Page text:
Donna Baxter, EdD, MEd

Nepean, ON

Person with Lived Experience
Nepean, ON

CWHHA member since 2021

My Heart Story

I had a heart attack in April 2003 at school where I worked as a high school teacher. I had just made a pot of coffee for the science teachers in my office and was sitting at my desk reviewing the upcoming lab that my Grade 10 students would do. All of a sudden I did not feel well and it felt like there was a thumbnail pushing into the middle of my back between my shoulders. I thought that I might have a pinched nerve or maybe just a kink as I had been sitting at the computer for most of the previous evening preparing an exam. I know now that I did all the wrong things.

I told my department head that I would need to go home. She asked if I could write out my lesson plans for the teachers who would cover my classes that day, which I did. I called the office to say that I needed to go home but had lesson plans written up. The principal asked me to bring the lesson plans to my mailbox near the office at the other side of the school which I did. I then started to drive home. On the way I passed my doctor's office and so dropped in to see if anyone could see me. I was able to see a doctor who examined me and asked a few questions. I asked if I could take Maalox as my tummy was abit "off" and he said yes. On my way out the door, he said that I might want to go to the emergency department for tests as I would get results faster there. I said, "For the heart?" and he said yes. I must have suspected a heart problem to even ask this but was in denial as I was in my early 50's, fit and had had no chest pain or shortness of breath or any of the usual symptoms of a heart attack.

At home I phoned my husband who came home for lunch. After eating, taking a Maalox, and lying down for a while, the thumbnail pressure in my back was still there so I decided to go to the emergency department at the hospital and my husband took the afternoon off work so he could come with me. This was during SARS and the emergency department waiting room was packed and everyone was wearing masks. It was hot and noisy. My turn came and I was called to the back where I answered a few questions. The nurse said that I didn't look sick and I said that my tummy felt a bit better. He said that he was going to lower the priority level for me and asked me to sit again in the waiting room. After about 20 minutes I stood up to leave saying to me husband that I might catch something from being there, but my husband said to me (firmly), "Sit down! I took the afternoon off work so you will wait for your turn!" I am so glad that he spoke up and that I listened to him.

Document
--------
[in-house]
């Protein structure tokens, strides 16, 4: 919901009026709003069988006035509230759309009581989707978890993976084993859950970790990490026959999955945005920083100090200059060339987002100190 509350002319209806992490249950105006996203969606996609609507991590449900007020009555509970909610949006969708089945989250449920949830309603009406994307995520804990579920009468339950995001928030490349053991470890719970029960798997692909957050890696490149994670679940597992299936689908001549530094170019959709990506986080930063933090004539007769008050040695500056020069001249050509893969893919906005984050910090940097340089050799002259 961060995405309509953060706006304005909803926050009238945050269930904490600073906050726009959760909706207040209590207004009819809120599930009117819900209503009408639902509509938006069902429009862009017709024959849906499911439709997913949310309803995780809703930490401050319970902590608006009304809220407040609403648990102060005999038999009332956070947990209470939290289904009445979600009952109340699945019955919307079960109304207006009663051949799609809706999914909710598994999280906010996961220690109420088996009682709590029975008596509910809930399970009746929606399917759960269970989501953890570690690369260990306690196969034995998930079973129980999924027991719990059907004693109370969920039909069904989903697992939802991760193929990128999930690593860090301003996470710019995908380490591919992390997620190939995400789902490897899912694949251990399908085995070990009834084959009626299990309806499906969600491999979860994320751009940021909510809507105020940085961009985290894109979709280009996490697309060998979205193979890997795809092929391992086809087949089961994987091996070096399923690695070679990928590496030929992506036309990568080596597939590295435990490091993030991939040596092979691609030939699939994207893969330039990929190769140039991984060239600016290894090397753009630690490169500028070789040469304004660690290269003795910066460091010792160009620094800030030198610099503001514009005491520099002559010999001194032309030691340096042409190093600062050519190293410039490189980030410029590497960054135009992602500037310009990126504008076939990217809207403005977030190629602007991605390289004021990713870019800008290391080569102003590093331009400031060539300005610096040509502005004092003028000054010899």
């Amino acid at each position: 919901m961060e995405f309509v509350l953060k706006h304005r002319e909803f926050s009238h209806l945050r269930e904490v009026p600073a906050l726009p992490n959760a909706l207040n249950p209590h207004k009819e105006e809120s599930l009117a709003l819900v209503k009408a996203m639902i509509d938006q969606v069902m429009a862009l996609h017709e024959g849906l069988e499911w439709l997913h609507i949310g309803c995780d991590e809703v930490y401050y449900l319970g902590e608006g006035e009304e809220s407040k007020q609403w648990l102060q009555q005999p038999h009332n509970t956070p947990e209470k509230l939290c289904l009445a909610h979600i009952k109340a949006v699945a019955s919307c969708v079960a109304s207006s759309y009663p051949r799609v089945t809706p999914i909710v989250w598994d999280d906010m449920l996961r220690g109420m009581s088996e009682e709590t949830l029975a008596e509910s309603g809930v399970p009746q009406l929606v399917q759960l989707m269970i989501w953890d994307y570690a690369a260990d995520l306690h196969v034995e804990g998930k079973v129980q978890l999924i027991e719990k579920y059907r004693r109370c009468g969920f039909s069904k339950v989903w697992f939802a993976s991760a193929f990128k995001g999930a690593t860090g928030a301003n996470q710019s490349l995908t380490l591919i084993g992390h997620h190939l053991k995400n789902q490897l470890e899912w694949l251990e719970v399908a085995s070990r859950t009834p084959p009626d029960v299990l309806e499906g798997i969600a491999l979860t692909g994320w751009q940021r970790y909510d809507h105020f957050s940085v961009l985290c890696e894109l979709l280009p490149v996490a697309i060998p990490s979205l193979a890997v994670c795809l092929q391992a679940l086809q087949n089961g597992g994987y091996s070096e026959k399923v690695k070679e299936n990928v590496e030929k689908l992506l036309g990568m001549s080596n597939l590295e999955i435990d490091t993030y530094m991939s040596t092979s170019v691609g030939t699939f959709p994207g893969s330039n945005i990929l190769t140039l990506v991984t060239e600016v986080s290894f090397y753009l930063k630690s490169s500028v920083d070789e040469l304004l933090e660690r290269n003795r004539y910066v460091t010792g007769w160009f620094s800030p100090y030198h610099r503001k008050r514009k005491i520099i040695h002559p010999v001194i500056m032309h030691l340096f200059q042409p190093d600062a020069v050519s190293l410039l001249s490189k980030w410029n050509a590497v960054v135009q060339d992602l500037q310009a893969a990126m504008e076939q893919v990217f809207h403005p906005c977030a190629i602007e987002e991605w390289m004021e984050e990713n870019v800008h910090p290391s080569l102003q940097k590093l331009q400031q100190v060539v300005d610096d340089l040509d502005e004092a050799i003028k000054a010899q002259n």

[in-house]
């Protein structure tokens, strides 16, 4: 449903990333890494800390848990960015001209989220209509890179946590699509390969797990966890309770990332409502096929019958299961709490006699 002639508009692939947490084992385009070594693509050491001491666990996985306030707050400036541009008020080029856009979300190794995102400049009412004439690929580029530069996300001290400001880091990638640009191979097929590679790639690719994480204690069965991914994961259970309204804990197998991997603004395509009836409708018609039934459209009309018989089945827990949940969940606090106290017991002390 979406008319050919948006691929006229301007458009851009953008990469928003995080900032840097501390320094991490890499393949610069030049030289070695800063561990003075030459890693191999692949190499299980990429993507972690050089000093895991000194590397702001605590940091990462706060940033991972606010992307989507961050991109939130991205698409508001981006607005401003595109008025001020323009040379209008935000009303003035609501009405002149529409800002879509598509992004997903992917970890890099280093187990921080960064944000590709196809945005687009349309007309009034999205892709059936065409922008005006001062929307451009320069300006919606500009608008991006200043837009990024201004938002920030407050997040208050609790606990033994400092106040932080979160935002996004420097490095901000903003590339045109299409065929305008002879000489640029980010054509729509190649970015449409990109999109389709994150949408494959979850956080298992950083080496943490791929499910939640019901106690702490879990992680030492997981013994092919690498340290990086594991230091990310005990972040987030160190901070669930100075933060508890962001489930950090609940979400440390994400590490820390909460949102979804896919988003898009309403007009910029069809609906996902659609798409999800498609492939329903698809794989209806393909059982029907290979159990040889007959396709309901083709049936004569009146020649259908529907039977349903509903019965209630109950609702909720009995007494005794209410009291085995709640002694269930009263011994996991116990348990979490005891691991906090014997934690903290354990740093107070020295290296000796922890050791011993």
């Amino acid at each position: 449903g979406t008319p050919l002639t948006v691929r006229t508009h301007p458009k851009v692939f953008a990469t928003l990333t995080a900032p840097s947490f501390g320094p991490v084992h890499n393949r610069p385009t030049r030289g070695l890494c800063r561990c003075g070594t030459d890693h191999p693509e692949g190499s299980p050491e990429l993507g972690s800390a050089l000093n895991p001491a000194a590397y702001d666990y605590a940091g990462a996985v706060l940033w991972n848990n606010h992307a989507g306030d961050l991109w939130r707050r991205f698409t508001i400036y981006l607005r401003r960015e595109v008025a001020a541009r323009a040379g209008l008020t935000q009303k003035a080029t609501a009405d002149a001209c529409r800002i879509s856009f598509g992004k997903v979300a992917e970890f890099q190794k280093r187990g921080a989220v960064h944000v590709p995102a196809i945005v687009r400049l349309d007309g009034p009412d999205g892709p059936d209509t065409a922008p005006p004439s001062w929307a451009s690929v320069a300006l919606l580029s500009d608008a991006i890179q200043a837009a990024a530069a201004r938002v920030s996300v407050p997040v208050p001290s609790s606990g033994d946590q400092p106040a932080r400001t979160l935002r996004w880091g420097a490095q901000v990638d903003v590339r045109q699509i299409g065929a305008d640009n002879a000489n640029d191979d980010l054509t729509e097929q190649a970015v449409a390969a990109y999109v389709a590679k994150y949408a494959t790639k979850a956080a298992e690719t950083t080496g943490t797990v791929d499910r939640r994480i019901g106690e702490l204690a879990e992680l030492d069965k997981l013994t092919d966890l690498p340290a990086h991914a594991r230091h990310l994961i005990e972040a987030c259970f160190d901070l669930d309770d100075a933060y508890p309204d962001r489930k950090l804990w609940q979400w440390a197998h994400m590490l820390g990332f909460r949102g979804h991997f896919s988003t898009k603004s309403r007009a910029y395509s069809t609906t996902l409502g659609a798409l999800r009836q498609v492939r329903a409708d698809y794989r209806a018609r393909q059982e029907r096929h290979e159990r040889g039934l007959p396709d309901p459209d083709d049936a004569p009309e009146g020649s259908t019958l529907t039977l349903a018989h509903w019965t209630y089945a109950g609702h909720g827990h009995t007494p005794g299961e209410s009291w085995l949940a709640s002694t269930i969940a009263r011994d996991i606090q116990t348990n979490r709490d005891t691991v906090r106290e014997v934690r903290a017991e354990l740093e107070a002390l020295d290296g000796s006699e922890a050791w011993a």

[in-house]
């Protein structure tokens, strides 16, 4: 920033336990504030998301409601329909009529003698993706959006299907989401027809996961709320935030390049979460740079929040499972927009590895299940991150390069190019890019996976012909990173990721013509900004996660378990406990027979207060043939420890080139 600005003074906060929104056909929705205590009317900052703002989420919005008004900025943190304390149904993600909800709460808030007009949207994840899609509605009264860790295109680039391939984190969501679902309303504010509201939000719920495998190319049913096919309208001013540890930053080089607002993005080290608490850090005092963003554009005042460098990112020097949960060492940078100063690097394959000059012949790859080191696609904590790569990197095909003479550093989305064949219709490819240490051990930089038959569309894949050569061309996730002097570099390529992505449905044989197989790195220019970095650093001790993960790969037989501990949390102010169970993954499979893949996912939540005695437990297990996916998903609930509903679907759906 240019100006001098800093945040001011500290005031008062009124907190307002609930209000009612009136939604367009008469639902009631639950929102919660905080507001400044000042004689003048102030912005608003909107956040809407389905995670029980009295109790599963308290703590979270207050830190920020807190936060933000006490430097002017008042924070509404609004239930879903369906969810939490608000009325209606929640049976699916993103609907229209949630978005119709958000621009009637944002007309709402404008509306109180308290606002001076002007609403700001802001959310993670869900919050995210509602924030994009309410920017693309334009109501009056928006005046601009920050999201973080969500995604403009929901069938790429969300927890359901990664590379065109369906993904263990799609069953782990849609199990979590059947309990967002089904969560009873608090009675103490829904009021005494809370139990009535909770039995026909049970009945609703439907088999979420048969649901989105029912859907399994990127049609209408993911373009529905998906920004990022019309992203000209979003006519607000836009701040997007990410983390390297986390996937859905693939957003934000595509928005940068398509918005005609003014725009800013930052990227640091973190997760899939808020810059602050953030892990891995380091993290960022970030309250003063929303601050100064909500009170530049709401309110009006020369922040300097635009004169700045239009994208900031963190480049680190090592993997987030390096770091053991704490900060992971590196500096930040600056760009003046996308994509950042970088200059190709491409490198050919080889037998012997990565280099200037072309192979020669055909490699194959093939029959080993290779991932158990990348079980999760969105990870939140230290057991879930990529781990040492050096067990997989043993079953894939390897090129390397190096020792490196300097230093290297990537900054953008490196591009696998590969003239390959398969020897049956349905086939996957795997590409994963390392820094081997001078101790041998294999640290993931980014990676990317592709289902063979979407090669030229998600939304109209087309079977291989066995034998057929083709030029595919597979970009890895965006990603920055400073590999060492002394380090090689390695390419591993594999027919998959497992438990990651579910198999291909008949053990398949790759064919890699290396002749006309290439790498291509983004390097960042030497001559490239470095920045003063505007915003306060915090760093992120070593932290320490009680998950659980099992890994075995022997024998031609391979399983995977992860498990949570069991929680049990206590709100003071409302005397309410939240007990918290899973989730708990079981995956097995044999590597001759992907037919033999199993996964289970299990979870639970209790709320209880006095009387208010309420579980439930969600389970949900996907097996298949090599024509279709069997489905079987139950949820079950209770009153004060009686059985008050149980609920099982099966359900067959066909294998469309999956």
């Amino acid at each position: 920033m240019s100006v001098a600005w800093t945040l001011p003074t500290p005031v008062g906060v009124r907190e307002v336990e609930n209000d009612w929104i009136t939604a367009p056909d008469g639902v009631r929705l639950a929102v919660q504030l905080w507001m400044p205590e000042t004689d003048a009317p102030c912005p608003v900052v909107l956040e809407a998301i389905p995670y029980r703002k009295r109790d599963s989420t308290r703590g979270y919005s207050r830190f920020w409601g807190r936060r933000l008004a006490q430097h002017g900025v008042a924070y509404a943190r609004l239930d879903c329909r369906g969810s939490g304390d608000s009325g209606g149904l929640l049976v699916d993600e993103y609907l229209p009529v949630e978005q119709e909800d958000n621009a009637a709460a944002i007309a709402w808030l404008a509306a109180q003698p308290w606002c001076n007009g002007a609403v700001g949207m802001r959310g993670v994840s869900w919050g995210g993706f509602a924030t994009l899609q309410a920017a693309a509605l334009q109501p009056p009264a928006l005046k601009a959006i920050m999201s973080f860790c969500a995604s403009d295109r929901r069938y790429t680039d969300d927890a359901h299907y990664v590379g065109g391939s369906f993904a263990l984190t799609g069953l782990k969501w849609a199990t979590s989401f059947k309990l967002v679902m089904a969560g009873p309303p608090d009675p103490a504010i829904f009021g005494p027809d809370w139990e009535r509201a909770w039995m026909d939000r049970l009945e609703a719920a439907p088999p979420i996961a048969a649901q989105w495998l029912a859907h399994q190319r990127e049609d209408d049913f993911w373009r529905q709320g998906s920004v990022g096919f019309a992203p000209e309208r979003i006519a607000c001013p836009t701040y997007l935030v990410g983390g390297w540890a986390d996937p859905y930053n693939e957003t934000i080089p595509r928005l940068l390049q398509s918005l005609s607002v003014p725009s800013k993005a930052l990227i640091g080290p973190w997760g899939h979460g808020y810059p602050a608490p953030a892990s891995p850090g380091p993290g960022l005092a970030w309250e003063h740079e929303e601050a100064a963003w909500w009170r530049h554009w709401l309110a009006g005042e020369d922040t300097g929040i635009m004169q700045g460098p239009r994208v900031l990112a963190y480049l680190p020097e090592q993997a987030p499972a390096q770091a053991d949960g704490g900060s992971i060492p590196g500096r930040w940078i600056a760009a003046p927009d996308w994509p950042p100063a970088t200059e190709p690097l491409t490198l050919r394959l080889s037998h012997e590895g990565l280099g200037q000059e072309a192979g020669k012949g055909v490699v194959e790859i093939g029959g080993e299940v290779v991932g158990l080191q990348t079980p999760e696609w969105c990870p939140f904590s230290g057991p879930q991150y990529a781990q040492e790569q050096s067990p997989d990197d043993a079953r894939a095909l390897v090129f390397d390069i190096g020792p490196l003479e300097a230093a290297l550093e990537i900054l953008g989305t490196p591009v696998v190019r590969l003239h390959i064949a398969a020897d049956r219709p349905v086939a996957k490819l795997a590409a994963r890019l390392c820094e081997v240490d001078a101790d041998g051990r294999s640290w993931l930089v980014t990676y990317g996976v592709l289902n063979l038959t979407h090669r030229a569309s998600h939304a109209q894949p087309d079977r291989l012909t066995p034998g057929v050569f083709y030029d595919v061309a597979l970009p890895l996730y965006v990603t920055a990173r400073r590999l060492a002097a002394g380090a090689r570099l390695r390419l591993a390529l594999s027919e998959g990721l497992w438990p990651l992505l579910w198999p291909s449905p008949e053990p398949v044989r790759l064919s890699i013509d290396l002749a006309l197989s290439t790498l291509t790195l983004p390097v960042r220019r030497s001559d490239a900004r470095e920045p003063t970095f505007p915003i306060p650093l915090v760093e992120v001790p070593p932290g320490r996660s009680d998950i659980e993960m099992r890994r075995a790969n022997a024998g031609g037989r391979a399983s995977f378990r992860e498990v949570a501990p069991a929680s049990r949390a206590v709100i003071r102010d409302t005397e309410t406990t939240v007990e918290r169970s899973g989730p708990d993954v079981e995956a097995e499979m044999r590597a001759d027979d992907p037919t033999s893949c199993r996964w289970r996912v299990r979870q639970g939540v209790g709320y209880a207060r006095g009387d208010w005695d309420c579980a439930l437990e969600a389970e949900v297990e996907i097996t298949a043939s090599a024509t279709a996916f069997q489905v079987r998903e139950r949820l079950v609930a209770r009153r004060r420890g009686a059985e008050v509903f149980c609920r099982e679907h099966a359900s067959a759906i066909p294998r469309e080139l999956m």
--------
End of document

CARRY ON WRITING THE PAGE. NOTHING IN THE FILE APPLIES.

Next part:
When I was called into the backroom again I waited about 10 minutes and then was given an EKG and a blood test. After a few minutes, several nurses came running at me, said that I had had a heart attack and moved me to a different room with a "high tech" bed. I was given an oxygen mask and hooked up to many machines and my husband was brought in. I was asked to sign papers to give my permission to be given a clot buster. When the clot buster was given, sadly, it had been 5 hours since my heart attack, so it did not work and I have a scar on my heart. The next day I was given tests which showed that my heart was still working fairly efficiently and, about 4 days after that, I was sent home with medication. I did a phone-in rehab program, took a year off work and then returned to my teaching job. I still do not know what caused my heart attack but I do know that it happened during a very stressful year at work. I do have a gene (from my mother's side of the family) that increases my risk of heart attack.